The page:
Rain is forecast for tomorrow (Friday), so I will probably stick to the fluid trainer until we start the tour on Sunday morning.

    Ride Summary

    Route: Santa Monica Pier Ramble
    Distance: 9 miles

    Miles this Year: 1874

    Tuesday, April 11, 2006

    Route 66 Preview

    For the past few days, Ro and I have been driving out to Santa Monica. I have been riding for about 45 minutes each morning in the motel room using a portable fluid trainer attached to my bike. My hope is that these brief workouts will both preserve my fitness and help heal my knee. FWIW, I am not counting these trainer miles in my yearly total...

    The interstate driving route that we chose parallels long sections of old route 66, giving us a high-speed preview of portions of the cycling route. In Texas today, we exited I-40 onto a piece of old 66 to shoot a few quick photographs. We needed to stretch and I wanted to test a new UV filter that I picked up for my dSLR wide angle lens.

    Although I will not be able to carry the dSLR camera on the bicycle, I will have it in the evenings and hope to get access to it at rest stops for some higher quality photos. However, most of the impromptu shots that I take during the daily cycling route will be taken with the same point-and-shoot that I have been using thus far on the blog. In either case, I will be compressing the high-resolution images for posting to the blog. If anyone is particularly interested in any of the dSLR photos, I am saving the uncompressed TIFF files. They are about 15MB each.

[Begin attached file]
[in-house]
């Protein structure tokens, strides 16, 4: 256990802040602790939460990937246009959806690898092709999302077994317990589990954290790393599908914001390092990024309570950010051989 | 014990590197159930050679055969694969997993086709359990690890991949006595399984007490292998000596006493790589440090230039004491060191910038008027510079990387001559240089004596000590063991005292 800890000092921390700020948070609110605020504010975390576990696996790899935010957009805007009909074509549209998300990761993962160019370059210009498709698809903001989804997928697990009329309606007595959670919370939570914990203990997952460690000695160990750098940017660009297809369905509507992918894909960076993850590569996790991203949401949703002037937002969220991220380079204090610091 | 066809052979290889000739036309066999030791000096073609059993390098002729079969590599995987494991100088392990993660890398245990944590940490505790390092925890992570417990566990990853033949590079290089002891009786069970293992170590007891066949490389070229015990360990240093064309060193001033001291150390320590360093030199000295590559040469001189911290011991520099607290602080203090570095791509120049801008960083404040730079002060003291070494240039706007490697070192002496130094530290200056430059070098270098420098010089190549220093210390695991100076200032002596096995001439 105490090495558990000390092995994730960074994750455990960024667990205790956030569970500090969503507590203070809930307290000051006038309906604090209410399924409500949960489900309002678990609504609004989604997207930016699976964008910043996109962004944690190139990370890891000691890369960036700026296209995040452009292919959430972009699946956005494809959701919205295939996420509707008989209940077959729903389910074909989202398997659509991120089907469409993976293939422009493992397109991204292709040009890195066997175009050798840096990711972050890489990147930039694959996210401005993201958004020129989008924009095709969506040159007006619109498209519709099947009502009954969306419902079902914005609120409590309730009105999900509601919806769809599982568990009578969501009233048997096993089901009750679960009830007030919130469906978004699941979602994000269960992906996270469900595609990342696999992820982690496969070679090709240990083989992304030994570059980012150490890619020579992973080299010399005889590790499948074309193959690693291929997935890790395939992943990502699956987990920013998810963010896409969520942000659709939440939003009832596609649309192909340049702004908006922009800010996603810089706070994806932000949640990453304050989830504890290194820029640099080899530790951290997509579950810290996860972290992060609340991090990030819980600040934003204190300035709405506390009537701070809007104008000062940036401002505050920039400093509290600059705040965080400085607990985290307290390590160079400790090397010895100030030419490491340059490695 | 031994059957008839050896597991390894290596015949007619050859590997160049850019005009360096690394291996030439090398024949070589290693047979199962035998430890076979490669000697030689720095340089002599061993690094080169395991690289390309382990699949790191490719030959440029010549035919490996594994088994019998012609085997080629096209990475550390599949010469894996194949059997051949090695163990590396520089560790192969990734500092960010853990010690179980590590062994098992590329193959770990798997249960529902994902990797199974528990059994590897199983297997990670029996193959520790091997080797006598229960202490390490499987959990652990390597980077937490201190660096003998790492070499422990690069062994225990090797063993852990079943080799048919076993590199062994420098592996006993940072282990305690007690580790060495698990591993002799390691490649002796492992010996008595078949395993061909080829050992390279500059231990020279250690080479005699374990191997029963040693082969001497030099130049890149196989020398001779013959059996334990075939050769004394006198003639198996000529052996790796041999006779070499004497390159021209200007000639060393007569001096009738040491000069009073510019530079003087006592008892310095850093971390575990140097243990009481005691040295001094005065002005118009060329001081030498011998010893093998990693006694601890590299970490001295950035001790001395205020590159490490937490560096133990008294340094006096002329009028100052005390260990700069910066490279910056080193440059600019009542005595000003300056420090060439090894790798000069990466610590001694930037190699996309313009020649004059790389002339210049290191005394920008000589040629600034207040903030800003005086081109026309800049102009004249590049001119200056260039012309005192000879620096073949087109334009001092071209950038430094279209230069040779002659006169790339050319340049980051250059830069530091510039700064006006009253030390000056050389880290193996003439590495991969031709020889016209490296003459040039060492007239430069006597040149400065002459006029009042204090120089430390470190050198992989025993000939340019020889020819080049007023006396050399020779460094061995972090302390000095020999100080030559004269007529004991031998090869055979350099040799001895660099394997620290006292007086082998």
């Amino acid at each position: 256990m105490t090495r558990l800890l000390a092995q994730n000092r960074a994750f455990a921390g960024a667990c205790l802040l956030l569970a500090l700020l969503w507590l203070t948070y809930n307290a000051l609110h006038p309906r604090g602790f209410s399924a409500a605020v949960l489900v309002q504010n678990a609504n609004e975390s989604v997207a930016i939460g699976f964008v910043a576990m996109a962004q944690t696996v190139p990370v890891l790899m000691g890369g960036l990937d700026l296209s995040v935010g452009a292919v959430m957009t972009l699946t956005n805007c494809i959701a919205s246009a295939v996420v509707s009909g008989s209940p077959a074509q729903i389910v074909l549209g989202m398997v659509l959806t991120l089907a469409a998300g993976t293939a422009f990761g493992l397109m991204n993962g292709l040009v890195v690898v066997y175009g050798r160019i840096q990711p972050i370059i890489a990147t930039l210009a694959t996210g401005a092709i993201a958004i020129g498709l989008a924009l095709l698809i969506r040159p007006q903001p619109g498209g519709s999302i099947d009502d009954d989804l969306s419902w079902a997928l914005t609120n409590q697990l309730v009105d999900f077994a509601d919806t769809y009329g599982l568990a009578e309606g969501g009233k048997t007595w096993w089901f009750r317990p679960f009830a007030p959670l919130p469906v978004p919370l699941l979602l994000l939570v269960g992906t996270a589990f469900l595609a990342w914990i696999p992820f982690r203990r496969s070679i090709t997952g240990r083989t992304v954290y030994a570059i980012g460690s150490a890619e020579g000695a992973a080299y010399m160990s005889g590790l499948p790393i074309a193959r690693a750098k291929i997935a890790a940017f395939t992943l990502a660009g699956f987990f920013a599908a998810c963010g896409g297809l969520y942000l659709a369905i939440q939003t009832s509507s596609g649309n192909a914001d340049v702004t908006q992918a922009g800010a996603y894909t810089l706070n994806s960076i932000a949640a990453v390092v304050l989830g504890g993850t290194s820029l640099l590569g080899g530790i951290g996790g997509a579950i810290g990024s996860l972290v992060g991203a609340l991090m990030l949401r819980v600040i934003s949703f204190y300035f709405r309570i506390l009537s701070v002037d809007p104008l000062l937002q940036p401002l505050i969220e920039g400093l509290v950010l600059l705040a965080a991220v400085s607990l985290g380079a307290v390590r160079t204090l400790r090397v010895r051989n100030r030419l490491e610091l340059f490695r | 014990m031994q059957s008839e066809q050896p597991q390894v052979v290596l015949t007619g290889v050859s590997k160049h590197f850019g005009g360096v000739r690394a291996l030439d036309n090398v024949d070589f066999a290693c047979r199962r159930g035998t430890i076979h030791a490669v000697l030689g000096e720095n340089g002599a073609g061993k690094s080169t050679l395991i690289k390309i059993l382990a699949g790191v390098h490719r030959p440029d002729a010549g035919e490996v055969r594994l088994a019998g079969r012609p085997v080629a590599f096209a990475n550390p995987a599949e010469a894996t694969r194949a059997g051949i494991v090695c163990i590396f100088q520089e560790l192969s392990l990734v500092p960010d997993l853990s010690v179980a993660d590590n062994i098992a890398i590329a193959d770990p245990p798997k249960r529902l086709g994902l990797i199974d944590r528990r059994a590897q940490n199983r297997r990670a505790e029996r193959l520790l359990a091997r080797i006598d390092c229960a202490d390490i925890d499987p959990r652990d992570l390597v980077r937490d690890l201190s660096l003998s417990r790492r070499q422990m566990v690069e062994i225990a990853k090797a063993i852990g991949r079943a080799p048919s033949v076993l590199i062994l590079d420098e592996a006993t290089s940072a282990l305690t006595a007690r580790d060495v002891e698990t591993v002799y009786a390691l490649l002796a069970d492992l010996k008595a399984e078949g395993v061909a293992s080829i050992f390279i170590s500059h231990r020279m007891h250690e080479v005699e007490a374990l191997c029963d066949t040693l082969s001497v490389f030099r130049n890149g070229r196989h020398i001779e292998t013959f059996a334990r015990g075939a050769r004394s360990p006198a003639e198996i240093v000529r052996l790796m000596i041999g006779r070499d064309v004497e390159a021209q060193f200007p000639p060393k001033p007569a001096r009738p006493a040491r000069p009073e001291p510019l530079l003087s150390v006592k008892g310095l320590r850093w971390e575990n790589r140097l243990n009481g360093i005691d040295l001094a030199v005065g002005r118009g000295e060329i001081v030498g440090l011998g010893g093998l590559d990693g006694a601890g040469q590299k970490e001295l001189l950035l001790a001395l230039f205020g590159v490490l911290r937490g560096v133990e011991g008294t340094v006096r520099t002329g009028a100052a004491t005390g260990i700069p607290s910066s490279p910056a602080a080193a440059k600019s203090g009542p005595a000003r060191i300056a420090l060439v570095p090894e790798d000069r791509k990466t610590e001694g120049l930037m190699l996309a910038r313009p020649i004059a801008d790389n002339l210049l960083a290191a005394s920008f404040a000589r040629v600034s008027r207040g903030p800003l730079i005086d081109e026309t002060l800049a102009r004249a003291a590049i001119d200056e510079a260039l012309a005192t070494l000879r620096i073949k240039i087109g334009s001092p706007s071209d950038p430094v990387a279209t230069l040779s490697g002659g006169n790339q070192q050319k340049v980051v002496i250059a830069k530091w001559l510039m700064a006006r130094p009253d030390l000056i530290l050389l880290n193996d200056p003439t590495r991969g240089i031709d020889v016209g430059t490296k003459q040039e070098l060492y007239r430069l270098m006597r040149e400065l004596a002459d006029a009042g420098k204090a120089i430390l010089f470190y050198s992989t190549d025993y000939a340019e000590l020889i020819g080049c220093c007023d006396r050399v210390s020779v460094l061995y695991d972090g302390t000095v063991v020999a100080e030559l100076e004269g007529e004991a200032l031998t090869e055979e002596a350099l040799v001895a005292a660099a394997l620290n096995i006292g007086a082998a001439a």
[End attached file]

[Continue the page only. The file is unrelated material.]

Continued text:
Anyway, I found a concrete slab -- presumably from a long-dead roadside business. It still has, what appears to be, remnants of vinyl floor tile. PVC was first plasticized, creating what we now simply call 'vinyl', in 1926 but was not widely used in flooring until after 1933. So, I'm guessing that this building was no older than that. I was only there to snap a quick photo or two, not to conduct an archeological dig, so I did not study the remnants. It is possible that the flooring was actually linoleum, in which case, the building could have been much older. Of course, it is also possible that the flooring remnants were not original to the initial construction.

    In any case, I got a photo. By the way, that's an old Santa Fe boxcar in the background. The UV filter seems to work fine...